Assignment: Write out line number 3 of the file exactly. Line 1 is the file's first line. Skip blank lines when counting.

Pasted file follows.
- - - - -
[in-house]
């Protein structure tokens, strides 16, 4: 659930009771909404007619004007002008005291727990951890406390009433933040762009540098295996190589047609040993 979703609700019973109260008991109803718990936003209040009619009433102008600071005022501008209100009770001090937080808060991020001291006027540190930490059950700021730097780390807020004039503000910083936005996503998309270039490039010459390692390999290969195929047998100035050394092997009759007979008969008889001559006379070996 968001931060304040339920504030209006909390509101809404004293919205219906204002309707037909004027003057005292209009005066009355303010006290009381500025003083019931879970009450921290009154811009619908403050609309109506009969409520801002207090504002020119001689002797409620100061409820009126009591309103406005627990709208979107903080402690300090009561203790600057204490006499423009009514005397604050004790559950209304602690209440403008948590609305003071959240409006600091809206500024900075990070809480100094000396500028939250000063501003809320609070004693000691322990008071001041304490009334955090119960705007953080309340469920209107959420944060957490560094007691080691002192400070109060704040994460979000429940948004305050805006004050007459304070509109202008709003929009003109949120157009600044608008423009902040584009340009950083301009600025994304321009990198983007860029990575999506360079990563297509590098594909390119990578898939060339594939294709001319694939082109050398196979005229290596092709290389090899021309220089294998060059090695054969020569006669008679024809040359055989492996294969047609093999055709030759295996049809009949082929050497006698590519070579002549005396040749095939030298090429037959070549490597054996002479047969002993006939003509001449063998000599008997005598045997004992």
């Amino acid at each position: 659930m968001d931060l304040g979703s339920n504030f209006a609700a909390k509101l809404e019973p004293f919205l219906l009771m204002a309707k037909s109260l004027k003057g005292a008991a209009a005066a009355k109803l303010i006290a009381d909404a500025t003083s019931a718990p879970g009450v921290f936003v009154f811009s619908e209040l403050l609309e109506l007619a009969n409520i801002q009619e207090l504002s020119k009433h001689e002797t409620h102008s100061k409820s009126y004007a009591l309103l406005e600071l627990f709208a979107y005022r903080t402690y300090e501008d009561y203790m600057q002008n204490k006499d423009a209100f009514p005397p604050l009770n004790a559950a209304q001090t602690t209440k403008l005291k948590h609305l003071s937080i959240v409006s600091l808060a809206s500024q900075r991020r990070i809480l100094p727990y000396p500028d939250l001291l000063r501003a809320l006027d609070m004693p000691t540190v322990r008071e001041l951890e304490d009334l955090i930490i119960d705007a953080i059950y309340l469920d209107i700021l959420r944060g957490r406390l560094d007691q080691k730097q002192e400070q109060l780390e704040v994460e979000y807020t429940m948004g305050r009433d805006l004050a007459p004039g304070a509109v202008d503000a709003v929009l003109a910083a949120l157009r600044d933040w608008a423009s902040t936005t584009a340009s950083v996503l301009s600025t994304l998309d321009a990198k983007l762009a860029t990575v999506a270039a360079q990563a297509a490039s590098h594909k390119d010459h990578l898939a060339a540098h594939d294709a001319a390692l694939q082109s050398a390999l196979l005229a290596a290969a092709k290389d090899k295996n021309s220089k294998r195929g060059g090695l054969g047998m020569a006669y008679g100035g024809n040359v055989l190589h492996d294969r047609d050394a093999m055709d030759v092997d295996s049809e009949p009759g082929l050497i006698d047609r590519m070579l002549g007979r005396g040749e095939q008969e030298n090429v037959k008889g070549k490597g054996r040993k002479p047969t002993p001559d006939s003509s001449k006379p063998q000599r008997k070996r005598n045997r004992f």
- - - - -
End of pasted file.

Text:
């Amino acid at each position: 659930m968001d931060l304040g979703s339920n504030f209006a609700a909390k509101l809404e019973p004293f919205l219906l009771m204002a309707k037909s109260l004027k003057g005292a008991a209009a005066a009355k109803l303010i006290a009381d909404a500025t003083s019931a718990p879970g009450v921290f936003v009154f811009s619908e209040l403050l609309e109506l007619a009969n409520i801002q009619e207090l504002s020119k009433h001689e002797t409620h102008s100061k409820s009126y004007a009591l309103l406005e600071l627990f709208a979107y005022r903080t402690y300090e501008d009561y203790m600057q002008n204490k006499d423009a209100f009514p005397p604050l009770n004790a559950a209304q001090t602690t209440k403008l005291k948590h609305l003071s937080i959240v409006s600091l808060a809206s500024q900075r991020r990070i809480l100094p727990y000396p500028d939250l001291l000063r501003a809320l006027d609070m004693p000691t540190v322990r008071e001041l951890e304490d009334l955090i930490i119960d705007a953080i059950y309340l469920d209107i700021l959420r944060g957490r406390l560094d007691q080691k730097q002192e400070q109060l780390e704040v994460e979000y807020t429940m948004g305050r009433d805006l004050a007459p004039g304070a509109v202008d503000a709003v929009l003109a910083a949120l157009r600044d933040w608008a423009s902040t936005t584009a340009s950083v996503l301009s600025t994304l998309d321009a990198k983007l762009a860029t990575v999506a270039a360079q990563a297509a490039s590098h594909k390119d010459h990578l898939a060339a540098h594939d294709a001319a390692l694939q082109s050398a390999l196979l005229a290596a290969a092709k290389d090899k295996n021309s220089k294998r195929g060059g090695l054969g047998m020569a006669y008679g100035g024809n040359v055989l190589h492996d294969r047609d050394a093999m055709d030759v092997d295996s049809e009949p009759g082929l050497i006698d047609r590519m070579l002549g007979r005396g040749e095939q008969e030298n090429v037959k008889g070549k490597g054996r040993k002479p047969t002993p001559d006939s003509s001449k006379p063998q000599r008997k070996r005598n045997r004992f």